by Chris Hunt
“Your past doesn’t dictate your future. It simply gives you the extra push you need to exceed greatness.”
– Dr. Tri
Those words can be found on the wall of North Mecklenburg High School English teacher Kim Tuttle. The author, Dr. Tri, isn’t a famous poet or an outlaw graffiti artist. Instead, it’s a high school junior named Trikeria Johnson.
But don’t worry – Johnson wasn’t given detention for writing on the classroom wall. Like all of Tuttle’s students, Johnson was encouraged by her teacher to do it. It’s a teaching exercise in expression using the written word. Johnson, a self-described poet, took full advantage, finding one of her own passages written in her overused notebook. She said she signed the name “Dr. Tri” because it’s the nickname she’ll use when she earns a Ph.D. in psychology and becomes a motivational speaker.
Until then, she will be simply known as Trikeria Johnson, one of the fastest athletes in the Lake Norman area. At the Class 4A indoor track meet in February, Johnson finished sixth in the 500-meter dash with a scorching time of 1 minute, 20.59 seconds. She also powered the Vikings to a top-five finish in the 4x400 relay.
To top it all off, Johnson is The Herald Weekly’s 2010-11 Girls Indoor Track Athlete of the Year.
“Trikeria is a smart, intelligent and very determined athlete,” said North Meck coach Lawrence Lawson. “She has a lot of ambition.”
In part, Johnson’s ambition could be the reason she etched those words on her teacher’s wall. It’s a reminder of a commitment she made last summer: to become a leader on the track team.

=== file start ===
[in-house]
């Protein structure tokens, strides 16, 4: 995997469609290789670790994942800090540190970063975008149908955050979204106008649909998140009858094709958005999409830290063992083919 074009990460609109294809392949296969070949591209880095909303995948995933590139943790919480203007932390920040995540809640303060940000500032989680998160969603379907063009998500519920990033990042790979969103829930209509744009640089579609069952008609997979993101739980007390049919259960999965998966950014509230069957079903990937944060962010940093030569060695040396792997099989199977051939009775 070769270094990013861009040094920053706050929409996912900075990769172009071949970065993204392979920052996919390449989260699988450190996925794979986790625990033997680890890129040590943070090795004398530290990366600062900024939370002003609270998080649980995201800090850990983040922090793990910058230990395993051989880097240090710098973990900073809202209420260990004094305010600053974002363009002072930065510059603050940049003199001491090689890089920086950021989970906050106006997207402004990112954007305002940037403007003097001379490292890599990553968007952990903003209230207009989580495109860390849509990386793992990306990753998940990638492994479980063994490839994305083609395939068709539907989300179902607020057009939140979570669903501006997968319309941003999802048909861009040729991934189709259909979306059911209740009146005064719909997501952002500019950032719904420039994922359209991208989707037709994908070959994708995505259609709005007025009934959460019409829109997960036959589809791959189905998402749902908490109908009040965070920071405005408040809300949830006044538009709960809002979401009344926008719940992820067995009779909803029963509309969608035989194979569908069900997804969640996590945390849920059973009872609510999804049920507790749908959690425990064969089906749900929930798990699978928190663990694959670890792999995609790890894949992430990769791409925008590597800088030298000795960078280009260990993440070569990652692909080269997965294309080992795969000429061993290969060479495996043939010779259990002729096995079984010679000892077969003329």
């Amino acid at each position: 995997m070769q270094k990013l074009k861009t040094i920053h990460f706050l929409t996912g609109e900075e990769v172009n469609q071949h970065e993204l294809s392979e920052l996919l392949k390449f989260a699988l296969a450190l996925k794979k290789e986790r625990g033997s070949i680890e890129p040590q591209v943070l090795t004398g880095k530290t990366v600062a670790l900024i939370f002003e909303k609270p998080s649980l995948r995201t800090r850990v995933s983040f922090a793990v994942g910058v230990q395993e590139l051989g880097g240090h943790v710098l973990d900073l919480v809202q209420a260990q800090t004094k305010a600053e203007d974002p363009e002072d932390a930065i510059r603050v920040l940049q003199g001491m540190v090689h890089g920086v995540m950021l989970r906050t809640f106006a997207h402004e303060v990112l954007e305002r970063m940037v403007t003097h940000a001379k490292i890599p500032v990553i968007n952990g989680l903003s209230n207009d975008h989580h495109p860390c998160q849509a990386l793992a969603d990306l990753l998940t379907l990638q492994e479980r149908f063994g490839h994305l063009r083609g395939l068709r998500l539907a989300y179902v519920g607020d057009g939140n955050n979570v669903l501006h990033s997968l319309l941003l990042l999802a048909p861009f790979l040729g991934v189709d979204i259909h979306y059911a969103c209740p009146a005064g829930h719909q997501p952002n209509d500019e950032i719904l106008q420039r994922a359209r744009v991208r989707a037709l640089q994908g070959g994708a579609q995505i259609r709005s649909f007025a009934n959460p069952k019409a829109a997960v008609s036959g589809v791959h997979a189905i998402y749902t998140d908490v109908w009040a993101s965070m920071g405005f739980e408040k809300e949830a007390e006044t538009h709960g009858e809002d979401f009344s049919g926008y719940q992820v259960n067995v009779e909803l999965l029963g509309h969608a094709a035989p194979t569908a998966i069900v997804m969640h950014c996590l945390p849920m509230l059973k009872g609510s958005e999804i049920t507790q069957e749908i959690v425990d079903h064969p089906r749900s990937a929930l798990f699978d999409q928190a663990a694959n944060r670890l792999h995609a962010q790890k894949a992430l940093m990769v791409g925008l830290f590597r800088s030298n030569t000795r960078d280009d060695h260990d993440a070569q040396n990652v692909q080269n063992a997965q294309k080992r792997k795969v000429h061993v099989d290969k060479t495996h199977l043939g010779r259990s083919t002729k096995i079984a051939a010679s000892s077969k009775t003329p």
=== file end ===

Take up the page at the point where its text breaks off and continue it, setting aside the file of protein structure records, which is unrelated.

As a sophomore, Johnson followed the lighting-quick footsteps of senior leader Brianna Brazile. Along with Lindsey Lang and Erin McAnulty, the Viking relay unit was fifth at the 2010 indoor state championships. But after Brazile and McAnulty graduated, Johnson knew she had to take the reigns of the team.
“Last year, I just assisted the team,” said Johnson. “This year, I noticed I had to take more of a leadership role. A lot of people look up to me on the team, and I had to set the example.”
And that’s exactly what Johnson did.
With words to live by, she inspired a young, inexperienced 4x400 squad, which narrowly captured the final qualifying spot for this year’s state indoor meet. When others doubted the Vikings could field another strong 4x400 relay without Brazile or McAnulty, Johnson encouraged her teammates – Melisa Helm, Carol Duke and Alyssa Lang – to meet the challenge and train like Spartans for the three weeks leading up to the state championships.
The result? North Meck’s 4x400 indoor relay team finished fourth – one spot higher than last season.
When Johnson becomes a motivational speaker, she’ll have one heck of an inspirational story to tell.